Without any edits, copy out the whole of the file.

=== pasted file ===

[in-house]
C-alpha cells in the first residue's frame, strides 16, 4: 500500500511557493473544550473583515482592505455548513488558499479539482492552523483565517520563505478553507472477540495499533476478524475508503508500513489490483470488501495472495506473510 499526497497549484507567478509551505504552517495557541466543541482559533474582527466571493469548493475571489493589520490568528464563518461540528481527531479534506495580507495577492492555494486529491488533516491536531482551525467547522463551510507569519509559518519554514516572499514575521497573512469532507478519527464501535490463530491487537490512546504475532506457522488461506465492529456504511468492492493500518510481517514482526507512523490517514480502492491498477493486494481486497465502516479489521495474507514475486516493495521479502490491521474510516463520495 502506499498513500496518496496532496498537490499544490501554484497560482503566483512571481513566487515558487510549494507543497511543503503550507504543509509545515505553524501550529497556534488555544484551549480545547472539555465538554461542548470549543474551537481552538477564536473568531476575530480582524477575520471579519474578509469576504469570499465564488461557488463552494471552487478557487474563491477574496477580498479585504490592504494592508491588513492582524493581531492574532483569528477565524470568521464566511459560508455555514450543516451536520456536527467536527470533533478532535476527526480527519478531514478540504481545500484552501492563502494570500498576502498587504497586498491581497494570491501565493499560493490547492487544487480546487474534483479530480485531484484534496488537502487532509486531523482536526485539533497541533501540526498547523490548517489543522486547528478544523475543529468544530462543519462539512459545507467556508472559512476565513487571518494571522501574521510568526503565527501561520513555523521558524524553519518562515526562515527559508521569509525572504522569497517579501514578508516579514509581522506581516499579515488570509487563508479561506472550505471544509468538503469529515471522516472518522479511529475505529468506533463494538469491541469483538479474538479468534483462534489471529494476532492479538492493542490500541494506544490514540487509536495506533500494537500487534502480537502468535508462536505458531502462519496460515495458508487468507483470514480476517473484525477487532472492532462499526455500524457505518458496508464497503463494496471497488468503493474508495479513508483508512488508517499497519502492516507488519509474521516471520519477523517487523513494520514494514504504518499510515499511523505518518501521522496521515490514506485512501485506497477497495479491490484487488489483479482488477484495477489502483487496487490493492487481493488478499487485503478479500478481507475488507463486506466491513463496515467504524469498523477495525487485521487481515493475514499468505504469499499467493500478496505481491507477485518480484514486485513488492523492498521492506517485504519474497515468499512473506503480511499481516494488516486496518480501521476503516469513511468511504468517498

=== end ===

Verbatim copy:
[in-house]
C-alpha cells in the first residue's frame, strides 16, 4: 500500500511557493473544550473583515482592505455548513488558499479539482492552523483565517520563505478553507472477540495499533476478524475508503508500513489490483470488501495472495506473510 499526497497549484507567478509551505504552517495557541466543541482559533474582527466571493469548493475571489493589520490568528464563518461540528481527531479534506495580507495577492492555494486529491488533516491536531482551525467547522463551510507569519509559518519554514516572499514575521497573512469532507478519527464501535490463530491487537490512546504475532506457522488461506465492529456504511468492492493500518510481517514482526507512523490517514480502492491498477493486494481486497465502516479489521495474507514475486516493495521479502490491521474510516463520495 502506499498513500496518496496532496498537490499544490501554484497560482503566483512571481513566487515558487510549494507543497511543503503550507504543509509545515505553524501550529497556534488555544484551549480545547472539555465538554461542548470549543474551537481552538477564536473568531476575530480582524477575520471579519474578509469576504469570499465564488461557488463552494471552487478557487474563491477574496477580498479585504490592504494592508491588513492582524493581531492574532483569528477565524470568521464566511459560508455555514450543516451536520456536527467536527470533533478532535476527526480527519478531514478540504481545500484552501492563502494570500498576502498587504497586498491581497494570491501565493499560493490547492487544487480546487474534483479530480485531484484534496488537502487532509486531523482536526485539533497541533501540526498547523490548517489543522486547528478544523475543529468544530462543519462539512459545507467556508472559512476565513487571518494571522501574521510568526503565527501561520513555523521558524524553519518562515526562515527559508521569509525572504522569497517579501514578508516579514509581522506581516499579515488570509487563508479561506472550505471544509468538503469529515471522516472518522479511529475505529468506533463494538469491541469483538479474538479468534483462534489471529494476532492479538492493542490500541494506544490514540487509536495506533500494537500487534502480537502468535508462536505458531502462519496460515495458508487468507483470514480476517473484525477487532472492532462499526455500524457505518458496508464497503463494496471497488468503493474508495479513508483508512488508517499497519502492516507488519509474521516471520519477523517487523513494520514494514504504518499510515499511523505518518501521522496521515490514506485512501485506497477497495479491490484487488489483479482488477484495477489502483487496487490493492487481493488478499487485503478479500478481507475488507463486506466491513463496515467504524469498523477495525487485521487481515493475514499468505504469499499467493500478496505481491507477485518480484514486485513488492523492498521492506517485504519474497515468499512473506503480511499481516494488516486496518480501521476503516469513511468511504468517498